There is no evidence that vaping is linked to smoking

There is no research to support a connection between vaping and COVID-19.

The Food and Drug Administration (FDA) has stated, “E-cigarette use can expose the lungs to toxic chemicals, but whether those exposures increase the risk of COVID-19 is not known.” The FDA removed vaping from its risk statement to reference smoking only. “Cigarette smoking causes heart and lung diseases, suppresses the immune system, and increases the risk of respiratory infections,” FDA spokeswoman Alison Hunt said. “People who smoke cigarettes may be at increased risk from Covid-19, and may have worse outcomes from Covid-19.”

The Science Media Research Center released statements further clarifying what is known about vaping and COVID-19. “There is no evidence that vaping increases the risk of infection or progression to severe conditions of COVID-19. However, vapers with a long previous smoking history could exhibit conditions seen in vulnerable patients. However, this would not be an effect of vaping but of previous smoking. Since completely switching from smoking to vaping improves cardiovascular and respiratory conditions, smokers who switch to vaping might be expected to have a better prognosis if infected by COVID-19,” said Dr. Caitlyn Notley. “E-cigarettes are the most popular consumer option for stop smoking support, and they are effective. People should be encouraged to switch to vaping rather than continuing to smoke tobacco.”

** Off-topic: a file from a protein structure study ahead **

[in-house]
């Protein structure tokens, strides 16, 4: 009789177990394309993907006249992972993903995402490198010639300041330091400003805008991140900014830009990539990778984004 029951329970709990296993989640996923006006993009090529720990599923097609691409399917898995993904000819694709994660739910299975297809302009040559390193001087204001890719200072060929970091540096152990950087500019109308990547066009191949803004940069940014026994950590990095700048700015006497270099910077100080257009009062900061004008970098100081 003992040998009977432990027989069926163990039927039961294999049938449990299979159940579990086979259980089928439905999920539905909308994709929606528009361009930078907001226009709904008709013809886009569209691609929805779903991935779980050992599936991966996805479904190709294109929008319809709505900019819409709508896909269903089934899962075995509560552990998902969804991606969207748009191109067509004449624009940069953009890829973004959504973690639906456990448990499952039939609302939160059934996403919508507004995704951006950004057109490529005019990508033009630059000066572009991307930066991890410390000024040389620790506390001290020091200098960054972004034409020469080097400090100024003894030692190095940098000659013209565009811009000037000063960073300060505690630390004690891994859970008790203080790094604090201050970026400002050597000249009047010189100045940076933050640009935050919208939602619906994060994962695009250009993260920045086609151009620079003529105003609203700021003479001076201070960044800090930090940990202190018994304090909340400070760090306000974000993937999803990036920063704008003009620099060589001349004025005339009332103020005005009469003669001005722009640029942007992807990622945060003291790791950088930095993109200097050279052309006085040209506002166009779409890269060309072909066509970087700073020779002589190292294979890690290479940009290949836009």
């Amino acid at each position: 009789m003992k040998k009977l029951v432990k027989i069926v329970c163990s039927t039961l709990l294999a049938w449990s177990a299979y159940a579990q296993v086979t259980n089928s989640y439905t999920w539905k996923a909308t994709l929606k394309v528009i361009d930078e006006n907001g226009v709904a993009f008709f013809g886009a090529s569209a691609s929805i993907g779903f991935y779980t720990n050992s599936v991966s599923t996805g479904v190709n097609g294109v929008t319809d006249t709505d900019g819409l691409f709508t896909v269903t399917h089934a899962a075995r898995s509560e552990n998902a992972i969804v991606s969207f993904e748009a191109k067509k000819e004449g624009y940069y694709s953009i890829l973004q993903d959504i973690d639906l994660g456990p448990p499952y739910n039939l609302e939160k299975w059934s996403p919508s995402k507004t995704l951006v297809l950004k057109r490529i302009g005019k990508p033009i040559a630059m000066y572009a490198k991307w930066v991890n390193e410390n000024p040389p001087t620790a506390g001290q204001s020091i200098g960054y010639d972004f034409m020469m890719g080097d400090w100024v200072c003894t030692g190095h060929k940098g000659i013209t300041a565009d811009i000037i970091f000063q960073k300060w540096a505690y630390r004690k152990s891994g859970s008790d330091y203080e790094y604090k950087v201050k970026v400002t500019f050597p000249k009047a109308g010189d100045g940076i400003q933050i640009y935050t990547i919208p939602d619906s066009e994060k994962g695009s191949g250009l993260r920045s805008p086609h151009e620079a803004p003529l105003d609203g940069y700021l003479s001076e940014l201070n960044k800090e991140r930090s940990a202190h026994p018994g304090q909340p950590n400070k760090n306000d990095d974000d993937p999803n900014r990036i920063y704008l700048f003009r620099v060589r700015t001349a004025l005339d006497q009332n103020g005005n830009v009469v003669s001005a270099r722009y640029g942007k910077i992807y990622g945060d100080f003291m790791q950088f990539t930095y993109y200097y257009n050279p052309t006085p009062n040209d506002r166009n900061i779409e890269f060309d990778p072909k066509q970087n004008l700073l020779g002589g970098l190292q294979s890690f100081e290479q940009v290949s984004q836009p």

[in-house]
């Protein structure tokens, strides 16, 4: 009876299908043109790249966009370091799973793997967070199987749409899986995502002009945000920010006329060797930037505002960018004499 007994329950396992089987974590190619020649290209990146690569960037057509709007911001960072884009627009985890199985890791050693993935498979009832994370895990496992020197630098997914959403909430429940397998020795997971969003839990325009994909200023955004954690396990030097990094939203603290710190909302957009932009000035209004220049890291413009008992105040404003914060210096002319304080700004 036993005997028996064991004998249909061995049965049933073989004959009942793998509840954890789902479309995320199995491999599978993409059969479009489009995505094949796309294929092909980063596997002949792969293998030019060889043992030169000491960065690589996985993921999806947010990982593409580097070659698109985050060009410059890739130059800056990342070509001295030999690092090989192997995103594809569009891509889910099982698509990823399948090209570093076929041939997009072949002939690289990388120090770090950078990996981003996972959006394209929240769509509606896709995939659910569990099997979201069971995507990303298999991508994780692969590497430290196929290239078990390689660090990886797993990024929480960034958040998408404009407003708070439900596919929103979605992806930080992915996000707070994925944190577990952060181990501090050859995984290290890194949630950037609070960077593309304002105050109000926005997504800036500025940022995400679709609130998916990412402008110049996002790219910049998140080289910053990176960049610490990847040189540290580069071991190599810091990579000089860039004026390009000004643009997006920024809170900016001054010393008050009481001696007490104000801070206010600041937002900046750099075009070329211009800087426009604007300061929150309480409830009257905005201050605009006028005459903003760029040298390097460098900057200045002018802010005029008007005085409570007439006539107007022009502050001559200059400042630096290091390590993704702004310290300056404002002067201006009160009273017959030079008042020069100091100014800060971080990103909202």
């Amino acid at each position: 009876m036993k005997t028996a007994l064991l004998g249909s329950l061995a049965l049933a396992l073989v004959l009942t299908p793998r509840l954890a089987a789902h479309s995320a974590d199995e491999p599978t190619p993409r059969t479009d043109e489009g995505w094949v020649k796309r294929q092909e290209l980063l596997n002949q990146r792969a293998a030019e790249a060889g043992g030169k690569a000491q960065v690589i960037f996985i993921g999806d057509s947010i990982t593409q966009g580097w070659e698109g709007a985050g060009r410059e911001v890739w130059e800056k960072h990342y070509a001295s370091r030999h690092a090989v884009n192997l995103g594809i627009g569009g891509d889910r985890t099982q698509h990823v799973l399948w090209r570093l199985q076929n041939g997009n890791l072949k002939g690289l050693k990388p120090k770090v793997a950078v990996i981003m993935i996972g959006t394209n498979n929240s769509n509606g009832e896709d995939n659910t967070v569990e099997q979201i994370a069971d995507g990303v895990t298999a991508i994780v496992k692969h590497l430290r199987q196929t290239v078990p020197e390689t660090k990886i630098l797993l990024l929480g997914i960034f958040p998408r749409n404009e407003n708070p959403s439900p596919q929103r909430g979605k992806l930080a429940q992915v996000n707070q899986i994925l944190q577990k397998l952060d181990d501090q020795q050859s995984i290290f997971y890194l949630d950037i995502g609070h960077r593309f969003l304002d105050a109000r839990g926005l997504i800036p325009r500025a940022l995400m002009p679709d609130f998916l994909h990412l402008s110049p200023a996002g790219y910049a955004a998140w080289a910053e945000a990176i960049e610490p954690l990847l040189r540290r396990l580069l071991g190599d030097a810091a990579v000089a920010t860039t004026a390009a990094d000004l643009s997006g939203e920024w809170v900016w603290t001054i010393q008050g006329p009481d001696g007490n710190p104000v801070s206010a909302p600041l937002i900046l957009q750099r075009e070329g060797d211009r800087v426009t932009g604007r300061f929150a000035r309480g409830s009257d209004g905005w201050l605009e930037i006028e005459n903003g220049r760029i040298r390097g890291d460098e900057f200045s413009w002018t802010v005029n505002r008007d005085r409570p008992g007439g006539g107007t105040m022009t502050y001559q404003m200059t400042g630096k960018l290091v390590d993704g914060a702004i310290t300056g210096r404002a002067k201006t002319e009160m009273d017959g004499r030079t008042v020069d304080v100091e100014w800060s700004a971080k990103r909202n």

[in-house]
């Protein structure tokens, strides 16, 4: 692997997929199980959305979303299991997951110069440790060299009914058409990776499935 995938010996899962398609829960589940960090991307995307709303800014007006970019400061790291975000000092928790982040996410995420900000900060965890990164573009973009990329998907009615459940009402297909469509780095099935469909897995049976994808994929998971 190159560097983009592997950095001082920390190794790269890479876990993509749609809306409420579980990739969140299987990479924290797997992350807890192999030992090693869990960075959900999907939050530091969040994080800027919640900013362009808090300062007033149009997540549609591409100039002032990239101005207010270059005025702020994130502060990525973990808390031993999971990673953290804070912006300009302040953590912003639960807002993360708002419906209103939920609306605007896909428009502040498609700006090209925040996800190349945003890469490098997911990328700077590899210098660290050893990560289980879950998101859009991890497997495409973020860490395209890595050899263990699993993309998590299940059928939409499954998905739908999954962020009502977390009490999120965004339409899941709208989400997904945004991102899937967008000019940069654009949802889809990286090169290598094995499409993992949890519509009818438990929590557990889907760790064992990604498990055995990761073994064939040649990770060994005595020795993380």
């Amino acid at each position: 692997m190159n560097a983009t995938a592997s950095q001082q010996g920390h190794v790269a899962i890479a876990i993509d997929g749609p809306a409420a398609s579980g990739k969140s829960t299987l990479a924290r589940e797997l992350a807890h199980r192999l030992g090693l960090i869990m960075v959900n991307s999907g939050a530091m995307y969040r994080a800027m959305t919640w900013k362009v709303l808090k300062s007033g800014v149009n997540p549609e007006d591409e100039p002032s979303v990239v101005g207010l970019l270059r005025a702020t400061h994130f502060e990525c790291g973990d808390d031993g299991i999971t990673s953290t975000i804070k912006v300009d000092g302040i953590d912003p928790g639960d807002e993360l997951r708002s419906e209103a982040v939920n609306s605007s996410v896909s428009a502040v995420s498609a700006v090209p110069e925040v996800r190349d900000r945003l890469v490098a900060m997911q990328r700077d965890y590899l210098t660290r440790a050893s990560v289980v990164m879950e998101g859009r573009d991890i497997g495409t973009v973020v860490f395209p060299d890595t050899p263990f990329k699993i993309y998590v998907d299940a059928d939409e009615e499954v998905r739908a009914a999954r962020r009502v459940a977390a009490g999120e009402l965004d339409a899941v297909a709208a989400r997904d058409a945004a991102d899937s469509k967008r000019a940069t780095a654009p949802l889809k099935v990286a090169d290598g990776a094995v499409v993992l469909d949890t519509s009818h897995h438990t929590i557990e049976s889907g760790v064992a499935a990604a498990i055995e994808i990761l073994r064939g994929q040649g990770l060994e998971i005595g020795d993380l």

The World Health Organization (WHO) released their statement “Tobacco use and COVID-19”, outlining the increased risk associated with smoking. The statement does not identify vaping as a risk factor.

A new study published in the British Medical Journal, “Risk of severe COVID-19 disease with ACE inhibitors and angiotensin receptor blockers: cohort study including 8.3 million people,” found decreased risk of both COVID-19 disease and intensive care admission in smokers. This data has been replicated by more than 720 studies globally.

Currently, some scientists believe that nicotine may reduce COVID-19 vulnerability, however no study has conclusively proven why statistically smokers are at decreased risk for COVID-19.